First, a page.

#        EY : the sample mean of the outcome under each tx option
#  deltaHat : the doubly robust estimator for the tx effect
#------------------------------------------------------------------------------#
delta_DR <- function(moOR, moPS, data, y) {

  #### Propensity Score

  fitPS <- modelObj::fit(object = moPS, data = data, response = data$A)

  # estimated propensity score
  p1 <- modelObj::predict(object = fitPS, newdata = data) 
  if (is.matrix(x = p1)) p1 <- p1[,ncol(x = p1), drop = TRUE]

  #### Outcome Regression 

  fitOR <- modelObj::fit(object = moOR, data = data, response = y)

  # store tx variable
  A <- data$A 

  # estimated Q-function when all A=0
  data$A <- 0L 
  Q0 <- drop(x = modelObj::predict(object = fitOR, newdata = data))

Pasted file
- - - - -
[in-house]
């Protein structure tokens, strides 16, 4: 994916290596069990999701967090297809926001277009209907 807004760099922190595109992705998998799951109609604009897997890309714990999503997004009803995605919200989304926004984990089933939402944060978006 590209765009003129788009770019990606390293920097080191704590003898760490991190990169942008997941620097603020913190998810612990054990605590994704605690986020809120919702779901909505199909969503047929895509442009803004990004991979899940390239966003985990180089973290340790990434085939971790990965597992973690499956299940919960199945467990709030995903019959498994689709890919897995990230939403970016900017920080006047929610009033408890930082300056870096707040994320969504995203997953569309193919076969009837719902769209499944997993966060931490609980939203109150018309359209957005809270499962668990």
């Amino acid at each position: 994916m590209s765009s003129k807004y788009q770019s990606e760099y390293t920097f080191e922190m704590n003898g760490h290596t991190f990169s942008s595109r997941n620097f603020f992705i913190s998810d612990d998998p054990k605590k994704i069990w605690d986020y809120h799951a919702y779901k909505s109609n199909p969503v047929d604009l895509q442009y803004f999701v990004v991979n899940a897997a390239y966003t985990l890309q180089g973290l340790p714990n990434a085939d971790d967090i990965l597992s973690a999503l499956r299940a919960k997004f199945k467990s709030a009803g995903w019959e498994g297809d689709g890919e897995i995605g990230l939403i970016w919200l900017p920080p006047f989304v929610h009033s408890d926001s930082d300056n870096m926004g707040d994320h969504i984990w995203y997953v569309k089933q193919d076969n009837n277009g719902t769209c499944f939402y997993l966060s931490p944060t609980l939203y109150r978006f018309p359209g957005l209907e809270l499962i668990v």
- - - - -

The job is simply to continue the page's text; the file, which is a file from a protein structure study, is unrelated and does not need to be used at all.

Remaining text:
# estimated Q-function when all A=1
  data$A <- 1L 
  Q1 <- drop(x = modelObj::predict(object = fitOR, newdata = data))

  #### Treatment Effect

  EY <- array(data = 0.0, dim = 2L, dimnames = list(c("0","1")))
  aug <- {A - p1} * {Q1 / p1 + Q0 / {1.0 - p1}}
  EY[2L] <- mean(x = {A == 1L} * {y / p1 - aug})
  EY[1L] <- mean(x = {A == 0L} * {y / {1.0 - p1} + aug})
  delta <- unname(obj = EY[2L] - EY[1L])

  return( list(   "fitOR" = fitOR,
                  "fitPS" = fitPS,
               "deltaHat" = delta,
                     "EY" = EY) )

}


#------------------------------------------------------------------------------#
# doubly robust estimator of tx effect and its standard error
#
# REQUIRES
#   swv_ML(), swv_OLS(), and delta_DR_swv()
#
# ASSUMPTIONS
#   tx is denoted by A and is binary coded as {0,1}
#   outcome regression model is a linear model and parameters are estimated 
#     using OLS
#   propensity score regression model is a logistic model and parameters are
#     estimated using ML
#
# INPUTS
#  moOR : a modeling object specifying the outcome regression step
#         *** must be a linear model ***